**Introduction to Surface Area**

Say there is a box that needs to be painted. You need to calculate the amount of paint that would be needed to cover it. Then you would need to know the sum of the areas of the six surfaces of the box (two sides, front, back, top and bottom). This total area of the six surfaces is called its surface area.

**What is Surface Area?**

The surface area of a three-dimensional object is the total area of all of its surfaces.

Surface area is important to know situations where we want to wrap something, paint something and eventually while building things to get the best possible design.

**How is it important?**

**Surface Area of Rectangular Prism**

\(\begin{align} {\text{Surface area of rectangular prisms}}& = {\text{sum of surface area of six faces}}\\ & = lw + lw + wh + wh + lh + lh\\ & = 2\left( {lw + wh + lh} \right) \end{align}\)

**Surface Area of a Cuboid**

Just like a square is a rectangle with all four sides equal. Similarly, a cuboid is a rectangular prism in which the length, breadth and height are all equal. In a cuboid we can represent the side \(\begin{align}a = l = b = h\end{align}\). In this case

\(\begin{align}{\text{Surface Area of cuboid}} = 2\left( {lb + bh + lh} \right) = 2\left( {{a^2} + {a^2} + {a^2}} \right) = 6{a^2}\end{align}\)

A very good way to be able to visualise surface area is to “unfold” the 3-dimensional shape and lay it out flat on a surface. The area of the unfolded part is the surface area of the shape, or in this case, the cube.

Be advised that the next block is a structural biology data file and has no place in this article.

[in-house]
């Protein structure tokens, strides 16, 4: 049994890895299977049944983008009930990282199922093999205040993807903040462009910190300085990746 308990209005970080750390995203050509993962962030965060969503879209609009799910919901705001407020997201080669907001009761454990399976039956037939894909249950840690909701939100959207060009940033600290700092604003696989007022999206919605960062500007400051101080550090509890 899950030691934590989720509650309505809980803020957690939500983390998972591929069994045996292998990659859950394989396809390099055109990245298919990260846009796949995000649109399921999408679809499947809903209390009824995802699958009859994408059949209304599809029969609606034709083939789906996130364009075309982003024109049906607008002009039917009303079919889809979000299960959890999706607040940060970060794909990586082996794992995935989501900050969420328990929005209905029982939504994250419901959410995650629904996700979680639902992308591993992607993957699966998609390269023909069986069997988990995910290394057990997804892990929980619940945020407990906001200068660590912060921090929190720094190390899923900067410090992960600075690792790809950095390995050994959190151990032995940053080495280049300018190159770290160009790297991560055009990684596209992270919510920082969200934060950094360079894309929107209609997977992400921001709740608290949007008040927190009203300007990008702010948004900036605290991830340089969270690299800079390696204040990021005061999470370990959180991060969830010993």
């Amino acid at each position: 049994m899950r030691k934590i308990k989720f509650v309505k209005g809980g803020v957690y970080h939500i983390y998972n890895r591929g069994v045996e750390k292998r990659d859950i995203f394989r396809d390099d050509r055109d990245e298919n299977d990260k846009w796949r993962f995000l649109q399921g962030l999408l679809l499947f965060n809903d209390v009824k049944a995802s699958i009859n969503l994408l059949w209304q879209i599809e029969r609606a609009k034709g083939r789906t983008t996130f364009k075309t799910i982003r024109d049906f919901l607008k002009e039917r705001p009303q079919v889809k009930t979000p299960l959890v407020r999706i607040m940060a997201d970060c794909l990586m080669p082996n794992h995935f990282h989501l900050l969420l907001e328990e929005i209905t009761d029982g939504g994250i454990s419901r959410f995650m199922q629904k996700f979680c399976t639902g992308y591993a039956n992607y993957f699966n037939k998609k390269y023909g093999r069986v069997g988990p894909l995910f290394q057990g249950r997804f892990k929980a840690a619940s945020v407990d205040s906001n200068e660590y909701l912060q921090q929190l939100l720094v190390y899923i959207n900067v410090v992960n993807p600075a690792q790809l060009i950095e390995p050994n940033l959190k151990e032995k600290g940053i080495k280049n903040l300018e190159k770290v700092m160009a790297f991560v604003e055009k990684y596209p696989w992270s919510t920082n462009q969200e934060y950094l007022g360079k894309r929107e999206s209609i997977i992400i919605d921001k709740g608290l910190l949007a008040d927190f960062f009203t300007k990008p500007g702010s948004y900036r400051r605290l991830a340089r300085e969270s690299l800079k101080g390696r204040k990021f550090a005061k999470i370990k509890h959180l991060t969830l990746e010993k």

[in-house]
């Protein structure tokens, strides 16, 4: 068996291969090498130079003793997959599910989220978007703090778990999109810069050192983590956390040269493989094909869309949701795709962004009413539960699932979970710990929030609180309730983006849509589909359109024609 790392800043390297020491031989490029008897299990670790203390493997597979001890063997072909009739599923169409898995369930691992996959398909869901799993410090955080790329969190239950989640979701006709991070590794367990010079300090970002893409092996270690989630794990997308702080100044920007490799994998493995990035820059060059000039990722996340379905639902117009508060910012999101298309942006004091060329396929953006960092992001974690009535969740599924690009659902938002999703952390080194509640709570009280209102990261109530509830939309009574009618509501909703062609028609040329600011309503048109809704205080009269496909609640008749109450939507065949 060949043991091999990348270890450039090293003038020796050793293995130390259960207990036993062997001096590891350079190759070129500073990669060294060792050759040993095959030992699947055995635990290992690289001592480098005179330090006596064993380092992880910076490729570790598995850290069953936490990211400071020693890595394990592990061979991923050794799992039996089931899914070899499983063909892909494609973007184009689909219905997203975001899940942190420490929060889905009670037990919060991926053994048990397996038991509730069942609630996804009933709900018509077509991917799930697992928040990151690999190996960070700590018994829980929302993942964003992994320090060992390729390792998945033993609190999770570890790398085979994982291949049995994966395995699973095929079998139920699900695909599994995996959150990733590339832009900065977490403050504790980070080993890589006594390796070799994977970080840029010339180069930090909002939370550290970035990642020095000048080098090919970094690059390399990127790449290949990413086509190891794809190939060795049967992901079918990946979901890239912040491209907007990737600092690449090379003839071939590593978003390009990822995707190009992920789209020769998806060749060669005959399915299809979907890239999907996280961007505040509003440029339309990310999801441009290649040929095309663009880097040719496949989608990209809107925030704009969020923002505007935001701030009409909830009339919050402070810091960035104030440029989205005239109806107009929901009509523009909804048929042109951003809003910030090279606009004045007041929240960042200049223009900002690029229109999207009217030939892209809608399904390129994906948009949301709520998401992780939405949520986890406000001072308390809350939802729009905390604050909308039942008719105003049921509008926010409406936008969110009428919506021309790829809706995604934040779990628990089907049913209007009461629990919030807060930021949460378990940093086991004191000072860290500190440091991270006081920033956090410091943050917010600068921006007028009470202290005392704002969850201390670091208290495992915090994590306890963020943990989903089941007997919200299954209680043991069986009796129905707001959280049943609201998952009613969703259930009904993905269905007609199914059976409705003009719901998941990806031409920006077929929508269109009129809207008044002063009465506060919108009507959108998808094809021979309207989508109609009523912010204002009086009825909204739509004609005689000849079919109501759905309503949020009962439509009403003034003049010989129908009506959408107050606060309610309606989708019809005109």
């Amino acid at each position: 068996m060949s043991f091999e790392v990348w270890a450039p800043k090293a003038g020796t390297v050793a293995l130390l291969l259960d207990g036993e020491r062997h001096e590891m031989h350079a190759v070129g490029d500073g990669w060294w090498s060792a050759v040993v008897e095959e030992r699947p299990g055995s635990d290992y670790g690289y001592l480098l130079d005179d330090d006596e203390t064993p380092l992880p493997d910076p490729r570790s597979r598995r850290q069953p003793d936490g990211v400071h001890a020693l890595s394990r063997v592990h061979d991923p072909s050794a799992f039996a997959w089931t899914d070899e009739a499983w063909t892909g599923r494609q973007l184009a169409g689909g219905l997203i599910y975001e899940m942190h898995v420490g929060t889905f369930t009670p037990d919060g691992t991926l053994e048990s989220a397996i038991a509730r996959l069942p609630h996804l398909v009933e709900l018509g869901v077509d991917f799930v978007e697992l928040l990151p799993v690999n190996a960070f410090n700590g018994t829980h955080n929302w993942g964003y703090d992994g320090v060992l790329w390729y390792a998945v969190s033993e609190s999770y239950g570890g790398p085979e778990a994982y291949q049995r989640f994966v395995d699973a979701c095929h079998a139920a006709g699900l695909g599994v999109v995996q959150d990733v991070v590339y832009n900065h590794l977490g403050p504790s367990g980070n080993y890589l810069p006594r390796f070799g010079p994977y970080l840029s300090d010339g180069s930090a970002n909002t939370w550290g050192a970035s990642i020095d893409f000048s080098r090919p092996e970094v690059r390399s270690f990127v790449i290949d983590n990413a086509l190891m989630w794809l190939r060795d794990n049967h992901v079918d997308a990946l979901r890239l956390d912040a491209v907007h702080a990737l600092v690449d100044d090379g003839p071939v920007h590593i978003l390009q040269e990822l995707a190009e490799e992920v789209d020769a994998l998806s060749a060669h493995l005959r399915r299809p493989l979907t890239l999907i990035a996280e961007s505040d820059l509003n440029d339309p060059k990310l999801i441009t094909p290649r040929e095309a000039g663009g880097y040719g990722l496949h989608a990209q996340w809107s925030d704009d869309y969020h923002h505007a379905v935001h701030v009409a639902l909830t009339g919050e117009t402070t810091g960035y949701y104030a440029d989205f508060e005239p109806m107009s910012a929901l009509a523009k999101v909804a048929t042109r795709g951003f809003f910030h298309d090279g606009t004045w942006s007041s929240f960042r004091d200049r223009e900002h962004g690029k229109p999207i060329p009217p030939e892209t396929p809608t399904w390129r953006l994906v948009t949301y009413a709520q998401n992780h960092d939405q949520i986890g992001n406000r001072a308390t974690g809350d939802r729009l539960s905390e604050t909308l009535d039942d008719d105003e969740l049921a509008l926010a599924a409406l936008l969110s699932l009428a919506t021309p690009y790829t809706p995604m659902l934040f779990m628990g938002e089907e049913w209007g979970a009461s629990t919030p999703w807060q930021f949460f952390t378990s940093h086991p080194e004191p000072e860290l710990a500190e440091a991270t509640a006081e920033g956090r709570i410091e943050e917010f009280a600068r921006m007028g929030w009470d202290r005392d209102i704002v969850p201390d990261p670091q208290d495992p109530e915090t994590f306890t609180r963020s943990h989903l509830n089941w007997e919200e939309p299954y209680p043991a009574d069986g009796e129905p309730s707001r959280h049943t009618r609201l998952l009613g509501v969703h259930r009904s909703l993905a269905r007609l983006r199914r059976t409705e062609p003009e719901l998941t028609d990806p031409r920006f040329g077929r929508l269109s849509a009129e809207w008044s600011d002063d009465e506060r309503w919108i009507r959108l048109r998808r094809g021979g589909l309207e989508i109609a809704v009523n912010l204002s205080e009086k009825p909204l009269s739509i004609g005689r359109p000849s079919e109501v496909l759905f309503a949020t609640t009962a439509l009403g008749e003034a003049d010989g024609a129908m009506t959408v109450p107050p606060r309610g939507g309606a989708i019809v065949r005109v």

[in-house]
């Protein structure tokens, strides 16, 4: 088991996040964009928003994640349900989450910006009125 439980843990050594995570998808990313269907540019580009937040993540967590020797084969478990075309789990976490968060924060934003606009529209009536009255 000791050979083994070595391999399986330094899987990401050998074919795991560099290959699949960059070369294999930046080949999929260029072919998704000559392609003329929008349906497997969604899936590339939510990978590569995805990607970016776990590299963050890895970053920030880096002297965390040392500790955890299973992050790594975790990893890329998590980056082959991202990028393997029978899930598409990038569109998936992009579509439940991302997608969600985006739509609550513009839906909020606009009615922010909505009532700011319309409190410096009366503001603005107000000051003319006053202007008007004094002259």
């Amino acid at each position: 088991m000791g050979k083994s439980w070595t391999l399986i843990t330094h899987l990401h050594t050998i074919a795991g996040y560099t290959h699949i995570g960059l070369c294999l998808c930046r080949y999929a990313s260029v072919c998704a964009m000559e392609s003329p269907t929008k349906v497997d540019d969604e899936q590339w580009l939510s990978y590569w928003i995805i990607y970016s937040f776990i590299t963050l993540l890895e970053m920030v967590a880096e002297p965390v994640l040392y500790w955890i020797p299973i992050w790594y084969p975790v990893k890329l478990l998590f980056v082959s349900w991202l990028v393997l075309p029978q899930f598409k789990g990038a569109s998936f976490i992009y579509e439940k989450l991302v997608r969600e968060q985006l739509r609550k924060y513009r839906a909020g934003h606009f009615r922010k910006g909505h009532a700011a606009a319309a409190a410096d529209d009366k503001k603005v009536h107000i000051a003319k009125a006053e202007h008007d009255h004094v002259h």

**Surface Area of a Cone**

We spoke about the ice cream cone some time back. The cone has a circle (say of radius \({r}\)) at its base, and a curved surface (say of height \({h}\)), and slant height \({l}\). In this case, the surface area of the cone can be calculated thus:

\(\begin{align} {\text{Surface Area of Cone}}& = {\text{area of curved surface}} + {\text{area of circle}}\\ & = \pi l + \pi {r^2}\\ & = \pi r\left( {l + r} \right) \end{align}\)

Remember that the radius \({r}\), the height \({h}\) and the slant \({l}\) form the three sides of a right-angled triangle and so they can be represented as \({r^2 + h^2 = l^2}\) and this formula can be used first to calculate one of these if only the other two are given.

**Surface Area of a Cylinder**

When you look at a can of soup, you are looking at a cylinder. It has a curved surface as its main body, and two circular faces at either end. Here is how you can calculate the surface area of a cylinder with radius \({r}\) and height \({h}\).

\(\begin{align} \text{Surface Area of cylinder} &= \left(\text{area of circle at top}/\text{front} + \text{area of circle at}\\ \text{bottom}/\text{back} + \text{area of curved surface} \right) \\ & = \pi {r^2} + \pi {r^2} + 2\pi rh\\ & = \pi r\left( {r + r + 2h} \right)\\ & = \pi r\text{ }\left( {2r + 2h} \right)\\ & = 2\pi r\left( {r + h} \right) \end{align}\)